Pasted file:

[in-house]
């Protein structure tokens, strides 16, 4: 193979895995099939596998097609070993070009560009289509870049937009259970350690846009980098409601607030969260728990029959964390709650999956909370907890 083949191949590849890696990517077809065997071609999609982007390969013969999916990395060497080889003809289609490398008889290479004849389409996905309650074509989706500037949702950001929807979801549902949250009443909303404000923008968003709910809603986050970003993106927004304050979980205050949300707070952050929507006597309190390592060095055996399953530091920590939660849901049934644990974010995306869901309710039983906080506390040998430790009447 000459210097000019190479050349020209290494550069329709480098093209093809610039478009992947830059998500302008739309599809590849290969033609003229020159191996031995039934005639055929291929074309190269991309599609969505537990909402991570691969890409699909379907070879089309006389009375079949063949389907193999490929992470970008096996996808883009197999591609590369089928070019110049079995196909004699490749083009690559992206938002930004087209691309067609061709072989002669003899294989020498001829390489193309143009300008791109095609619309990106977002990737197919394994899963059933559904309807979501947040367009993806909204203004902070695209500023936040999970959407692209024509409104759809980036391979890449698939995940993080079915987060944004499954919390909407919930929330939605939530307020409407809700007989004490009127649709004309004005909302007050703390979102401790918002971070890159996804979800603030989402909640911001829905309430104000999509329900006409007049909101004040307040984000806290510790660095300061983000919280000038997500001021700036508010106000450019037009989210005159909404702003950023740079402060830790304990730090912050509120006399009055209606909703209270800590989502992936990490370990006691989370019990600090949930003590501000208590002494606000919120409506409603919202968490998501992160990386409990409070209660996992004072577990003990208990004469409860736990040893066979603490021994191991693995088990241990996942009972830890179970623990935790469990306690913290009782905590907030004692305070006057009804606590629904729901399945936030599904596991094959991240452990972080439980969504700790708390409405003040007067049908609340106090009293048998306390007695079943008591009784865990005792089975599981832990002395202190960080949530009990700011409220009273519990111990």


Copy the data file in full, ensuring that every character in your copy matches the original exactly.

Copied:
[in-house]
């Protein structure tokens, strides 16, 4: 193979895995099939596998097609070993070009560009289509870049937009259970350690846009980098409601607030969260728990029959964390709650999956909370907890 083949191949590849890696990517077809065997071609999609982007390969013969999916990395060497080889003809289609490398008889290479004849389409996905309650074509989706500037949702950001929807979801549902949250009443909303404000923008968003709910809603986050970003993106927004304050979980205050949300707070952050929507006597309190390592060095055996399953530091920590939660849901049934644990974010995306869901309710039983906080506390040998430790009447 000459210097000019190479050349020209290494550069329709480098093209093809610039478009992947830059998500302008739309599809590849290969033609003229020159191996031995039934005639055929291929074309190269991309599609969505537990909402991570691969890409699909379907070879089309006389009375079949063949389907193999490929992470970008096996996808883009197999591609590369089928070019110049079995196909004699490749083009690559992206938002930004087209691309067609061709072989002669003899294989020498001829390489193309143009300008791109095609619309990106977002990737197919394994899963059933559904309807979501947040367009993806909204203004902070695209500023936040999970959407692209024509409104759809980036391979890449698939995940993080079915987060944004499954919390909407919930929330939605939530307020409407809700007989004490009127649709004309004005909302007050703390979102401790918002971070890159996804979800603030989402909640911001829905309430104000999509329900006409007049909101004040307040984000806290510790660095300061983000919280000038997500001021700036508010106000450019037009989210005159909404702003950023740079402060830790304990730090912050509120006399009055209606909703209270800590989502992936990490370990006691989370019990600090949930003590501000208590002494606000919120409506409603919202968490998501992160990386409990409070209660996992004072577990003990208990004469409860736990040893066979603490021994191991693995088990241990996942009972830890179970623990935790469990306690913290009782905590907030004692305070006057009804606590629904729901399945936030599904596991094959991240452990972080439980969504700790708390409405003040007067049908609340106090009293048998306390007695079943008591009784865990005792089975599981832990002395202190960080949530009990700011409220009273519990111990």